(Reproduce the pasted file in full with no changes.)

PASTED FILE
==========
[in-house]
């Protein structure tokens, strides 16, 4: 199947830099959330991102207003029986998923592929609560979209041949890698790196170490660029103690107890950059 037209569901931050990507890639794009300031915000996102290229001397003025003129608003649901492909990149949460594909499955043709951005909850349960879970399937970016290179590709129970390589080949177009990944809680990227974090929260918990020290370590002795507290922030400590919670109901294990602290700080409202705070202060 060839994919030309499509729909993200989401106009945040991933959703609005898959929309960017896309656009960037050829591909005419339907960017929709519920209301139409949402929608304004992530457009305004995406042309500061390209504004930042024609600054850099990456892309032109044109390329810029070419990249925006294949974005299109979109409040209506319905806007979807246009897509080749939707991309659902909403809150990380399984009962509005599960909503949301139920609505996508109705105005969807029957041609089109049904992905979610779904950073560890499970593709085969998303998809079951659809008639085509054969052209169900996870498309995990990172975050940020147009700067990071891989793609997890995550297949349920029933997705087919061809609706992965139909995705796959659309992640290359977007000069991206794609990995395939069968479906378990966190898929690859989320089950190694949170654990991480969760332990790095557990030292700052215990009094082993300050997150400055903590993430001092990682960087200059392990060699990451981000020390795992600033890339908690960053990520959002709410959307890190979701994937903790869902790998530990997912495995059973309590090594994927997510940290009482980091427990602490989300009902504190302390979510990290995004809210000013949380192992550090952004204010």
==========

[in-house]
């Protein structure tokens, strides 16, 4: 199947830099959330991102207003029986998923592929609560979209041949890698790196170490660029103690107890950059 037209569901931050990507890639794009300031915000996102290229001397003025003129608003649901492909990149949460594909499955043709951005909850349960879970399937970016290179590709129970390589080949177009990944809680990227974090929260918990020290370590002795507290922030400590919670109901294990602290700080409202705070202060 060839994919030309499509729909993200989401106009945040991933959703609005898959929309960017896309656009960037050829591909005419339907960017929709519920209301139409949402929608304004992530457009305004995406042309500061390209504004930042024609600054850099990456892309032109044109390329810029070419990249925006294949974005299109979109409040209506319905806007979807246009897509080749939707991309659902909403809150990380399984009962509005599960909503949301139920609505996508109705105005969807029957041609089109049904992905979610779904950073560890499970593709085969998303998809079951659809008639085509054969052209169900996870498309995990990172975050940020147009700067990071891989793609997890995550297949349920029933997705087919061809609706992965139909995705796959659309992640290359977007000069991206794609990995395939069968479906378990966190898929690859989320089950190694949170654990991480969760332990790095557990030292700052215990009094082993300050997150400055903590993430001092990682960087200059392990060699990451981000020390795992600033890339908690960053990520959002709410959307890190979701994937903790869902790998530990997912495995059973309590090594994927997510940290009482980091427990602490989300009902504190302390979510990290995004809210000013949380192992550090952004204010």